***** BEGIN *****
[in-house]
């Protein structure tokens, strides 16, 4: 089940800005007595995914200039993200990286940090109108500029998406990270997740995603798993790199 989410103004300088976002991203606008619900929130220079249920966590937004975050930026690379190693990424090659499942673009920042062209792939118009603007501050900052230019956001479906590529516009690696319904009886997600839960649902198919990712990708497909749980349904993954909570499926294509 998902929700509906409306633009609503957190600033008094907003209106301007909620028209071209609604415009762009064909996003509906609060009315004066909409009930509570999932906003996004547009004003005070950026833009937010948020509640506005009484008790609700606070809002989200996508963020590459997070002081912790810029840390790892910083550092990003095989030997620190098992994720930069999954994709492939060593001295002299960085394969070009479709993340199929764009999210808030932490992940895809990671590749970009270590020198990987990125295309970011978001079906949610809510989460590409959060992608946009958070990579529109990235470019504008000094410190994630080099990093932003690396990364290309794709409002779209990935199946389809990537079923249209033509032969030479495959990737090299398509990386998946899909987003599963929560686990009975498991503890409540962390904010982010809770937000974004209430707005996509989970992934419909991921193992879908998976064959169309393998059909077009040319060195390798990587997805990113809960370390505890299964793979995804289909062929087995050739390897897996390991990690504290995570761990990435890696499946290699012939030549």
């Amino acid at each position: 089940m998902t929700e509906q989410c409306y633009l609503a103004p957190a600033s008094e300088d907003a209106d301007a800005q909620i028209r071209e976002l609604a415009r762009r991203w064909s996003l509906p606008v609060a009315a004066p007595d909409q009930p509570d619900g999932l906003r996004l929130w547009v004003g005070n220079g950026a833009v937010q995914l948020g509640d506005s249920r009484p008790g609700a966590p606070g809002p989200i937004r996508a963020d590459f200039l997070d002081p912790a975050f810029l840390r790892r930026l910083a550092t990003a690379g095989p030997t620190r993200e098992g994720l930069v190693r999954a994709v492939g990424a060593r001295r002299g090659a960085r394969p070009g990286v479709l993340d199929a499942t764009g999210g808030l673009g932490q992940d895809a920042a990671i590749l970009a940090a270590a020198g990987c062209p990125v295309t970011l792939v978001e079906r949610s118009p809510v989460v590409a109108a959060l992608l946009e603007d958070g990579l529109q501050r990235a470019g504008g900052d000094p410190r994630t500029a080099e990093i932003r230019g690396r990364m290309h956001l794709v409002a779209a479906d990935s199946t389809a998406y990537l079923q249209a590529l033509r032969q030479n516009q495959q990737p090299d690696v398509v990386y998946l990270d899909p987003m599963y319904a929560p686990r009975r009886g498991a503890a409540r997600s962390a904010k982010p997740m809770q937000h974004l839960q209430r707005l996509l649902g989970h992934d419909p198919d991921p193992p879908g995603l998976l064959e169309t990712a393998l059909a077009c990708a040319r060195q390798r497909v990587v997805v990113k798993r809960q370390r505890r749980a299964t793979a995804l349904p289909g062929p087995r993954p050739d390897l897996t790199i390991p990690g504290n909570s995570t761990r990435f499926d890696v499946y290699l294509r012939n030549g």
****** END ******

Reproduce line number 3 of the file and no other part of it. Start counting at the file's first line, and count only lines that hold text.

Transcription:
């Amino acid at each position: 089940m998902t929700e509906q989410c409306y633009l609503a103004p957190a600033s008094e300088d907003a209106d301007a800005q909620i028209r071209e976002l609604a415009r762009r991203w064909s996003l509906p606008v609060a009315a004066p007595d909409q009930p509570d619900g999932l906003r996004l929130w547009v004003g005070n220079g950026a833009v937010q995914l948020g509640d506005s249920r009484p008790g609700a966590p606070g809002p989200i937004r996508a963020d590459f200039l997070d002081p912790a975050f810029l840390r790892r930026l910083a550092t990003a690379g095989p030997t620190r993200e098992g994720l930069v190693r999954a994709v492939g990424a060593r001295r002299g090659a960085r394969p070009g990286v479709l993340d199929a499942t764009g999210g808030l673009g932490q992940d895809a920042a990671i590749l970009a940090a270590a020198g990987c062209p990125v295309t970011l792939v978001e079906r949610s118009p809510v989460v590409a109108a959060l992608l946009e603007d958070g990579l529109q501050r990235a470019g504008g900052d000094p410190r994630t500029a080099e990093i932003r230019g690396r990364m290309h956001l794709v409002a779209a479906d990935s199946t389809a998406y990537l079923q249209a590529l033509r032969q030479n516009q495959q990737p090299d690696v398509v990386y998946l990270d899909p987003m599963y319904a929560p686990r009975r009886g498991a503890a409540r997600s962390a904010k982010p997740m809770q937000h974004l839960q209430r707005l996509l649902g989970h992934d419909p198919d991921p193992p879908g995603l998976l064959e169309t990712a393998l059909a077009c990708a040319r060195q390798r497909v990587v997805v990113k798993r809960q370390r505890r749980a299964t793979a995804l349904p289909g062929p087995r993954p050739d390897l897996t790199i390991p990690g504290n909570s995570t761990r990435f499926d890696v499946y290699l294509r012939n030549g």